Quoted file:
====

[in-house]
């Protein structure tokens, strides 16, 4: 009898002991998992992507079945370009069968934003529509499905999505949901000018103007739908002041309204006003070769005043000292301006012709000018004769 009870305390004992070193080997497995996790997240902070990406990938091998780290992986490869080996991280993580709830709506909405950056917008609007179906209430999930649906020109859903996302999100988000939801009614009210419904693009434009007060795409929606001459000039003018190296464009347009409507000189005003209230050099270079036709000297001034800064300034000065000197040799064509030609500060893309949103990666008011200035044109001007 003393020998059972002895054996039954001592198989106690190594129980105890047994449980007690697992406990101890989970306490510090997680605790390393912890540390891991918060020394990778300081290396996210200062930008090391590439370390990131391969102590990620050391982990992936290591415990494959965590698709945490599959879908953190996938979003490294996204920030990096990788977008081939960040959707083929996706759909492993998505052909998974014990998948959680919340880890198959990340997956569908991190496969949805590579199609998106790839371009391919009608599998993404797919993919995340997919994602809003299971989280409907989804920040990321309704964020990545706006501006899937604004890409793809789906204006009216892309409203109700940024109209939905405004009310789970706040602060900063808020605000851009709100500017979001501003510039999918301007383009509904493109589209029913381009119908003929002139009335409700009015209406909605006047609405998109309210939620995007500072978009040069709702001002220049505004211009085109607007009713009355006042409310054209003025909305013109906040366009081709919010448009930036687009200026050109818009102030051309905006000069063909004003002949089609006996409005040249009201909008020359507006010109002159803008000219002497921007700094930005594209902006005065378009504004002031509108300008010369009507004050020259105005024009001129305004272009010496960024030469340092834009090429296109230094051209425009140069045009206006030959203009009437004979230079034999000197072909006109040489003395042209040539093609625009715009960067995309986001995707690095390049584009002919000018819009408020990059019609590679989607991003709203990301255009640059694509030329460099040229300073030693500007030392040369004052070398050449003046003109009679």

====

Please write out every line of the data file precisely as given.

[in-house]
């Protein structure tokens, strides 16, 4: 009898002991998992992507079945370009069968934003529509499905999505949901000018103007739908002041309204006003070769005043000292301006012709000018004769 009870305390004992070193080997497995996790997240902070990406990938091998780290992986490869080996991280993580709830709506909405950056917008609007179906209430999930649906020109859903996302999100988000939801009614009210419904693009434009007060795409929606001459000039003018190296464009347009409507000189005003209230050099270079036709000297001034800064300034000065000197040799064509030609500060893309949103990666008011200035044109001007 003393020998059972002895054996039954001592198989106690190594129980105890047994449980007690697992406990101890989970306490510090997680605790390393912890540390891991918060020394990778300081290396996210200062930008090391590439370390990131391969102590990620050391982990992936290591415990494959965590698709945490599959879908953190996938979003490294996204920030990096990788977008081939960040959707083929996706759909492993998505052909998974014990998948959680919340880890198959990340997956569908991190496969949805590579199609998106790839371009391919009608599998993404797919993919995340997919994602809003299971989280409907989804920040990321309704964020990545706006501006899937604004890409793809789906204006009216892309409203109700940024109209939905405004009310789970706040602060900063808020605000851009709100500017979001501003510039999918301007383009509904493109589209029913381009119908003929002139009335409700009015209406909605006047609405998109309210939620995007500072978009040069709702001002220049505004211009085109607007009713009355006042409310054209003025909305013109906040366009081709919010448009930036687009200026050109818009102030051309905006000069063909004003002949089609006996409005040249009201909008020359507006010109002159803008000219002497921007700094930005594209902006005065378009504004002031509108300008010369009507004050020259105005024009001129305004272009010496960024030469340092834009090429296109230094051209425009140069045009206006030959203009009437004979230079034999000197072909006109040489003395042209040539093609625009715009960067995309986001995707690095390049584009002919000018819009408020990059019609590679989607991003709203990301255009640059694509030329460099040229300073030693500007030392040369004052070398050449003046003109009679």